RILEY, Kan. (WIBW)-- Concerns about a possible chemical suicide in the town of Riley prompted a massive police response Sunday night but turned out to be a false alarm.
Police got a call from a 43-year-old man who said he needed an ambulance around 8:45 PM.
When emergency responders arrived on scene in the 200 block of North Iowa Street, they found the man inside a vehicle with condensation built up on the windows, prompting authorities to take precautions for a possible chemical suicide.
In chemical suicides, the person who wants to take their own life mixes chemicals in a confined space, creating extremely toxic fumes.
"Chemical suicides are very dangerous to first responders because essentially the cloud of fumes that’s created to actually commit the suicide doesn’t dissipate quickly enough to no longer be a harm to first responders," said Officer Matt Droge, Riley County Police Department's Public Information Officer. "Anytime an officer arrives on scene and finds indicators of a chemical suicide or any chemical-related call, extra precautions are taken because of the nature of those calls can inherently be incredibly dangerous for first responders."
The Riley County Police Department's bomb squad and a "Clandestine Lab Team"- officers highly trained in dealing with hazardous chemicals- responded to the scene along with other officers, fire and EMS crews.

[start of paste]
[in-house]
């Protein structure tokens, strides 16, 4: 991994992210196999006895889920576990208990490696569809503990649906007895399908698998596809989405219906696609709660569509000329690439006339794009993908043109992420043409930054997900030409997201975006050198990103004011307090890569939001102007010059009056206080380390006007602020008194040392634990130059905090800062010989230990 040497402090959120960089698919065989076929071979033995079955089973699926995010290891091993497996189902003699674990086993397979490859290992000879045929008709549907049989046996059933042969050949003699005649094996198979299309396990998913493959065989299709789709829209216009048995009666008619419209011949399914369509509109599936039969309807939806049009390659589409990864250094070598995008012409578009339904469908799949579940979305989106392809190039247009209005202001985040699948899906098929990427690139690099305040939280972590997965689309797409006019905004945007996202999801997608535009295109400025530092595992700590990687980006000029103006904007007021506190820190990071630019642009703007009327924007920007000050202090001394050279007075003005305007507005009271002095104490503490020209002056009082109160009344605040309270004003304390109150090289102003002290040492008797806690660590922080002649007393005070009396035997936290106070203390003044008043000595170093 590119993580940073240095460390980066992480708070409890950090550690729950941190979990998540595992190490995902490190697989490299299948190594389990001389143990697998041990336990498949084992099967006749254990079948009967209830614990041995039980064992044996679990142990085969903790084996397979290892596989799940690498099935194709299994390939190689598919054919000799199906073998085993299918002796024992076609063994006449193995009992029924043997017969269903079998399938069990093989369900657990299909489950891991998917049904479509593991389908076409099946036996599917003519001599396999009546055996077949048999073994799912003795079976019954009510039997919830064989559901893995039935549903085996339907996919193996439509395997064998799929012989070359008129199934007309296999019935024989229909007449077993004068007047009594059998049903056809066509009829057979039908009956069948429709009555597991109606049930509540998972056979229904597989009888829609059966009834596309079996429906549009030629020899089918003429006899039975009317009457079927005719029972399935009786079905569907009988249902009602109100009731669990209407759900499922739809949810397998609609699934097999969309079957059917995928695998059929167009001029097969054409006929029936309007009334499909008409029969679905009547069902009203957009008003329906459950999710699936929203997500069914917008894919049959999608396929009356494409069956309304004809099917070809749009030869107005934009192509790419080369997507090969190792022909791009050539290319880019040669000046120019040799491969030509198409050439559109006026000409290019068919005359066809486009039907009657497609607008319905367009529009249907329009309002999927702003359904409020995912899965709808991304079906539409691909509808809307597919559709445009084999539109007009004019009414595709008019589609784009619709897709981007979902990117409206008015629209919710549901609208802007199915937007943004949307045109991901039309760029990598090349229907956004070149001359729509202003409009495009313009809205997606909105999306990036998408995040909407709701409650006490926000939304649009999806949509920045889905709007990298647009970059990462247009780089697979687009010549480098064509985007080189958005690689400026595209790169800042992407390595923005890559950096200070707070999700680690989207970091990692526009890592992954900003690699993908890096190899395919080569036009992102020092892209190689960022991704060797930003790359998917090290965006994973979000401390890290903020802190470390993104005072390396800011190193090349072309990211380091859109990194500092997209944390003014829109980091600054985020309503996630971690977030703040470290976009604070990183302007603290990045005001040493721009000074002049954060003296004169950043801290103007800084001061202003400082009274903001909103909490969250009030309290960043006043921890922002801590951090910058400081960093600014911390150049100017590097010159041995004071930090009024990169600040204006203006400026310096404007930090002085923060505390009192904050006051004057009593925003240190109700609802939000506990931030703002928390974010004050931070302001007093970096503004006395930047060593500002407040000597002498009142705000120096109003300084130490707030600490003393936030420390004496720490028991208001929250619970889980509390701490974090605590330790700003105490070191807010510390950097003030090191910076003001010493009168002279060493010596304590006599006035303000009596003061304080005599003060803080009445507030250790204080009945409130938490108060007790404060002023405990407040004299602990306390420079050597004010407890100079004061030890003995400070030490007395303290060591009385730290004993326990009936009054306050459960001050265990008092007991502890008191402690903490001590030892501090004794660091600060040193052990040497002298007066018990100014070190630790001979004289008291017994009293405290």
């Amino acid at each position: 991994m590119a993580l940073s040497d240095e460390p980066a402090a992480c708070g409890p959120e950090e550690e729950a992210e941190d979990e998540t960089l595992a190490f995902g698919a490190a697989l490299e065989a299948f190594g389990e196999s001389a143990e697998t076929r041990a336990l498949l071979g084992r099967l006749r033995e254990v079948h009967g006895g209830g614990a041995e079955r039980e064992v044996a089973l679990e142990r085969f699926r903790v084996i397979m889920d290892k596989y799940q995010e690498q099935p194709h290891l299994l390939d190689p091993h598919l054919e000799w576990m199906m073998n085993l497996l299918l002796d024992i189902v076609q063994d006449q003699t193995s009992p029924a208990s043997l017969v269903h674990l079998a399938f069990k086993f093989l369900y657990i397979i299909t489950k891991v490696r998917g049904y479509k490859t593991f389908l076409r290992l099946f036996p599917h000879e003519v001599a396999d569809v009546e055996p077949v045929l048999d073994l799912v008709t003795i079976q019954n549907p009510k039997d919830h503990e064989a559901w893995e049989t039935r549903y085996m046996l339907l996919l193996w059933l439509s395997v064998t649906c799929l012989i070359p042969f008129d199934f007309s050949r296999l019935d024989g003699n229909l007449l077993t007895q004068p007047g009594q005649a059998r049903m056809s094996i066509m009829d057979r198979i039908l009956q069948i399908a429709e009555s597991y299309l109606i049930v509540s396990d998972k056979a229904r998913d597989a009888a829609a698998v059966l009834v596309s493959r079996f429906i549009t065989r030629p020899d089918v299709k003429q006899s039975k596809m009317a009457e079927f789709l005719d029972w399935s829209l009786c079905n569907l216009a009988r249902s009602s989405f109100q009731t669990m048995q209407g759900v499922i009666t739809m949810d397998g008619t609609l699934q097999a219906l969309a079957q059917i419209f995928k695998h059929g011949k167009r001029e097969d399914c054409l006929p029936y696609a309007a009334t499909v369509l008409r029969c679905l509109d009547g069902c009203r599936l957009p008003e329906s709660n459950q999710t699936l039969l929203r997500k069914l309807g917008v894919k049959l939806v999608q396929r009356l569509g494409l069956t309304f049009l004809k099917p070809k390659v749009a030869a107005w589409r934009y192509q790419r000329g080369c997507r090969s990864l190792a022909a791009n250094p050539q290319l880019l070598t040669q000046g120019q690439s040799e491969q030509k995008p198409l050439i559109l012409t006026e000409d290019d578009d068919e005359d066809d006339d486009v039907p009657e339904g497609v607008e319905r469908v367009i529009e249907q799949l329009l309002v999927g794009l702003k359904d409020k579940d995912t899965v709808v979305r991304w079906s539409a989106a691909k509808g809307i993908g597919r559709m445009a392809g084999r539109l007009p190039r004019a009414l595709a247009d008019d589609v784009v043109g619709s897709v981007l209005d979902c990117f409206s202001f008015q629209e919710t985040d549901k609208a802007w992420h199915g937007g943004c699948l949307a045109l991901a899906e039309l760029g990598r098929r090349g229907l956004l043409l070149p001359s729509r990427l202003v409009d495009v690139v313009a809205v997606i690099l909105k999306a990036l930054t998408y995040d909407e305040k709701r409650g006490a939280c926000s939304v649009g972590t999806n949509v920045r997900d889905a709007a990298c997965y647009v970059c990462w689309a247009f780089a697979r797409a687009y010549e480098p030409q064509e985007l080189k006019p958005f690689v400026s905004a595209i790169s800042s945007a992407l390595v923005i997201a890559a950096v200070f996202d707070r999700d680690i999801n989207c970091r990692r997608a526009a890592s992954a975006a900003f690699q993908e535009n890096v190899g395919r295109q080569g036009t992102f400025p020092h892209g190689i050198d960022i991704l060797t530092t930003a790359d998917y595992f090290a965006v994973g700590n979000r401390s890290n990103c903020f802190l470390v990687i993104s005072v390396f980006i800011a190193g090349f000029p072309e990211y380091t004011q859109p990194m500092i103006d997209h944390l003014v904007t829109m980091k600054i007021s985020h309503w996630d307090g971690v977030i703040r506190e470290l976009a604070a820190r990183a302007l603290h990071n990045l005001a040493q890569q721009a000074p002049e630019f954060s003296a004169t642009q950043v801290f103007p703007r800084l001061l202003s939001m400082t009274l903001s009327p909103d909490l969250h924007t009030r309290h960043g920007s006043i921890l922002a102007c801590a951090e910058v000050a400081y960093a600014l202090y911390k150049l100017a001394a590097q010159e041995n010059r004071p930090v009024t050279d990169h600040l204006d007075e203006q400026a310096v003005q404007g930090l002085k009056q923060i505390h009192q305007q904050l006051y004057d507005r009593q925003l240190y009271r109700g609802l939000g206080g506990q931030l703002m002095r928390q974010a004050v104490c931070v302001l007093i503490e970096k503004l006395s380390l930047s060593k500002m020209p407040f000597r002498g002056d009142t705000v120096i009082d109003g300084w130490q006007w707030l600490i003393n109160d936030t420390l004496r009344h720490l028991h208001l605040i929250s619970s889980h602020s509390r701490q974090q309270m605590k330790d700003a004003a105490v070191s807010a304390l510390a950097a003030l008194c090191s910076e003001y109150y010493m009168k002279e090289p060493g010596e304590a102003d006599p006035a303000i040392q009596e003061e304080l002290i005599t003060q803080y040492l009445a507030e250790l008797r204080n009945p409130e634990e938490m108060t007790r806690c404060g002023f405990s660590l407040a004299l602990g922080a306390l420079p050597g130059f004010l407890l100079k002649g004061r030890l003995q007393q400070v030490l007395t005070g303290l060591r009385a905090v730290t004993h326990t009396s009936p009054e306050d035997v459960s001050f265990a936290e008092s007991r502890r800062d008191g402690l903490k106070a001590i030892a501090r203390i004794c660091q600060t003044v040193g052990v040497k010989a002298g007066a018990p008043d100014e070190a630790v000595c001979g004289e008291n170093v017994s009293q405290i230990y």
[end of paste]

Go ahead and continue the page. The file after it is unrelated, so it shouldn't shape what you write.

Once they got the man out of the car and did not find any chemicals inside the vehicle, he was taken to Mercy Regional Health Center in Manhattan for treatment. Officials say he was suffering medical distress stemming from his diabetes.
Sources say police shut down two streets and evacuated several nearby homes during the incident, which neighbors say lasted several hours.
"In our world, you never know what's going to happen or what people are capable of so these first responders who put their lives on the line have to take every precaution they can to protect themselves and the citizens who live nearby and that's what they did," said a neighbor who asked not to be identified.